Earlier I had reviewed The Hunger Games by Suzanne Collins. I had initially resisted reading what sounded like a gruesome concept, but found it to be a well-written, engaging story. How does an author develop a plotline like that?
It so happens Ms. Collins’ birthday was August 10th, a fact commemorated by The Writer’s Almanac’s newsletter of that date (http://writersalmanac.org/page/6/). In doing so, the Almanac provided some insight into where the idea for such a dystopian tale originated.
By this account, Ms. Collins was channel-surfing on the TV late one night, and was struck by the similarity between reality TV and the coverage of the wars in Iraq and Afghanistan. “On one channel, there’s a group of young people competing for I don’t even know; and on the next, there’s a group of young people fighting in an actual war,” she later recalled. That late at night and with a fatigued brain, she found the storylines began to blur in a rather disturbing way.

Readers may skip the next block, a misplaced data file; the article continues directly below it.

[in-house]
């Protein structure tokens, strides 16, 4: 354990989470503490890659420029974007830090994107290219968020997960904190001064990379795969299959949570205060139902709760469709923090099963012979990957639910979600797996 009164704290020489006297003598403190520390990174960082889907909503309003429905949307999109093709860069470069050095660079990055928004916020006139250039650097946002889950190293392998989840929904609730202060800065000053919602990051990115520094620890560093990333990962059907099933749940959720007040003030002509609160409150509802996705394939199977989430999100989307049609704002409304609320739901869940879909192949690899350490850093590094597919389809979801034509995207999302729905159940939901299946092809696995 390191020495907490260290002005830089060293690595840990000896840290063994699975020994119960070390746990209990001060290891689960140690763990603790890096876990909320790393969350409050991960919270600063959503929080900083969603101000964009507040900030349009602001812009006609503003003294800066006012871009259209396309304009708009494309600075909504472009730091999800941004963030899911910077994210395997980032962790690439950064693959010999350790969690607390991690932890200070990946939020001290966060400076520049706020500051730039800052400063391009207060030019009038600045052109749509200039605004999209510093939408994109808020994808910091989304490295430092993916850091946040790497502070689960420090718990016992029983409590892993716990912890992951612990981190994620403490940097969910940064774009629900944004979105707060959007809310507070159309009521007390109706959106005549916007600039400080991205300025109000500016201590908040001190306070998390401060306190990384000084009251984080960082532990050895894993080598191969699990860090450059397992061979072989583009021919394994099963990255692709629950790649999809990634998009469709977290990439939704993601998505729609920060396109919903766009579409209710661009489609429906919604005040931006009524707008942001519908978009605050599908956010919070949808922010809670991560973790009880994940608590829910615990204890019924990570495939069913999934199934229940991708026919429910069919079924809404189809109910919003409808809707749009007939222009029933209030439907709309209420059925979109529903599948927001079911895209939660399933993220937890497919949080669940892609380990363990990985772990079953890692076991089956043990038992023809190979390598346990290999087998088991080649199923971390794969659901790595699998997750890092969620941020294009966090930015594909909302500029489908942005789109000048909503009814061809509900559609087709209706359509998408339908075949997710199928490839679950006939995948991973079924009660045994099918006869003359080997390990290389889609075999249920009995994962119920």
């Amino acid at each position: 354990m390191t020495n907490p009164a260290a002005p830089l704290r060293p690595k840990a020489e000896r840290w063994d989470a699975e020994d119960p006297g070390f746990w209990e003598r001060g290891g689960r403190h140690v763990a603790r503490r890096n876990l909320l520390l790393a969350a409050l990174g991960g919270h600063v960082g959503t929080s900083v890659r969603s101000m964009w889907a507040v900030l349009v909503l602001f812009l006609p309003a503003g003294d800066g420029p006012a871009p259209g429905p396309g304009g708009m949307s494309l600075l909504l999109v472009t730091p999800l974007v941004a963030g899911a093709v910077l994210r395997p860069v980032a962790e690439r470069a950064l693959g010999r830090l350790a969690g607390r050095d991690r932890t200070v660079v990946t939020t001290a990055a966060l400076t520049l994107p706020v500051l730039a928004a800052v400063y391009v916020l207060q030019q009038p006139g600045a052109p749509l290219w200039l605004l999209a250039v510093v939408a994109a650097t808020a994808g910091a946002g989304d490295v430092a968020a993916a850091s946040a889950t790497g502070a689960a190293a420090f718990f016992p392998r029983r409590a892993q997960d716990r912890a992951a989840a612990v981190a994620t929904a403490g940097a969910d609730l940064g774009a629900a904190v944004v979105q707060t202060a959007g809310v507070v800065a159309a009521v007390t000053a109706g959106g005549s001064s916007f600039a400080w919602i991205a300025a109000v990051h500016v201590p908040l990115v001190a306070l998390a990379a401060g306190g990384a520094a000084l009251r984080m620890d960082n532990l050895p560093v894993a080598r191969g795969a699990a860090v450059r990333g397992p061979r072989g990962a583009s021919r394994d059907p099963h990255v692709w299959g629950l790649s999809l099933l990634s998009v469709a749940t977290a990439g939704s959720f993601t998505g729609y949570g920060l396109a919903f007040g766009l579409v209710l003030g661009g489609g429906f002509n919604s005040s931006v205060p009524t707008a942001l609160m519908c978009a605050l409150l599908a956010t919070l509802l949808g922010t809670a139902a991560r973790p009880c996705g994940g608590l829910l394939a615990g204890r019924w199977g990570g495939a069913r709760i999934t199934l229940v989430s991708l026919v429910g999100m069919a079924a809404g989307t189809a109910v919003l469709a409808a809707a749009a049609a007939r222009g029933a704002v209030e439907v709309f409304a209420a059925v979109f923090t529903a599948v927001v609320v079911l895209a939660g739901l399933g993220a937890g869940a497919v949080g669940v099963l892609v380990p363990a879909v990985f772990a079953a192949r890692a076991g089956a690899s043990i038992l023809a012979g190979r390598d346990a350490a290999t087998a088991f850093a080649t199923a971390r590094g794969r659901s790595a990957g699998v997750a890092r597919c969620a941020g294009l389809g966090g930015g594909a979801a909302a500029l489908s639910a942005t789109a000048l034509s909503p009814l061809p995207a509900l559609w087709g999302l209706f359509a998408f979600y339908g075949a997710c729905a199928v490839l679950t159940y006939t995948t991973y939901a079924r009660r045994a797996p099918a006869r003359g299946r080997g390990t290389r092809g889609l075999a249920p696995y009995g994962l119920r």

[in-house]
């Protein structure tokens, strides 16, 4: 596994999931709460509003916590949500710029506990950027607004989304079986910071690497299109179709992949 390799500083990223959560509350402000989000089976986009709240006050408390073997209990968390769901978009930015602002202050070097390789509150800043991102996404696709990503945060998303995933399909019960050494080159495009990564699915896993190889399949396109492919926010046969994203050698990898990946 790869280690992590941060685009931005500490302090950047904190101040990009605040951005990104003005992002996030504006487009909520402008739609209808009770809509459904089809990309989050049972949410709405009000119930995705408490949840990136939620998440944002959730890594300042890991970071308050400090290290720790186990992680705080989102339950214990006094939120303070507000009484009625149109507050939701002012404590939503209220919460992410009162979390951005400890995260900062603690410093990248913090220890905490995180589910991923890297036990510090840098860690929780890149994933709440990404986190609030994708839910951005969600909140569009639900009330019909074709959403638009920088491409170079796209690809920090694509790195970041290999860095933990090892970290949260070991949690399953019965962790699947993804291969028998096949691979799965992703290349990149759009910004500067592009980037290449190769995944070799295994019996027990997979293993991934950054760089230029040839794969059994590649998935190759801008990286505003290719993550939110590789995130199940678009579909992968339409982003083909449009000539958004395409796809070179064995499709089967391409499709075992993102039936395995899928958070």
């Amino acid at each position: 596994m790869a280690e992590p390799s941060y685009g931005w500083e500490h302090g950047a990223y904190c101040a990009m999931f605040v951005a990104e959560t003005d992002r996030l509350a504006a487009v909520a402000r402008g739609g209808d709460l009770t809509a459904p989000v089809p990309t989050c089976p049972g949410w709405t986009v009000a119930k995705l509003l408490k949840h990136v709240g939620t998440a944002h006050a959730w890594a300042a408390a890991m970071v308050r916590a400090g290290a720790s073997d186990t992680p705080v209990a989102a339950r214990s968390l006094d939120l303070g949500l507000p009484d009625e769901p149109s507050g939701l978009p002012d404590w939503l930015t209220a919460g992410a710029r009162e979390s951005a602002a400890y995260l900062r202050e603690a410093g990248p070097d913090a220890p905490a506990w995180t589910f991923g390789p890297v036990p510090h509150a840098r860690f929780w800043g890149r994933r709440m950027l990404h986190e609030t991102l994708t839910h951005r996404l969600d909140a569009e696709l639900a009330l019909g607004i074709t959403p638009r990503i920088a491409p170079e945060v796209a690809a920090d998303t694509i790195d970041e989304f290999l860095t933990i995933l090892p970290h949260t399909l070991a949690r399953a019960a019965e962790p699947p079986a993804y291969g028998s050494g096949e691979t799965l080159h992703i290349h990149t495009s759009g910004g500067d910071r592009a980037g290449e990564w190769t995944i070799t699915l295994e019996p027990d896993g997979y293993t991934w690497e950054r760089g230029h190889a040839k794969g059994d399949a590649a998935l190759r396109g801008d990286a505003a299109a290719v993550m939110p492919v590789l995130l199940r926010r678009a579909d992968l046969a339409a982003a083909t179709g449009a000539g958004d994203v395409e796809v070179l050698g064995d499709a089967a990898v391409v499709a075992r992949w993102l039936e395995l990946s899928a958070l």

Then she recalled the myth of Theseus and the Minotaur, which she had read as a child. In the myth, Crete keeps the citizens of Athens in line by requiring them to send 14 of their sons and daughters to fight the Minotaur (https://en.wikipedia.org/wiki/Sacrificial_victims_of_Minotaur). The resolution is Theseus volunteers to go in the third group, and he kills the Minotaur. But it’s an unsettling idea that a government can have so much power as to periodically send children to their deaths. Such was the inspiration for her trilogy.
Suzanne Collins’ website is http://www.suzannecollinsbooks.com/.
The photo is a Minotaur bust from the National Archaeological Museum of Athens.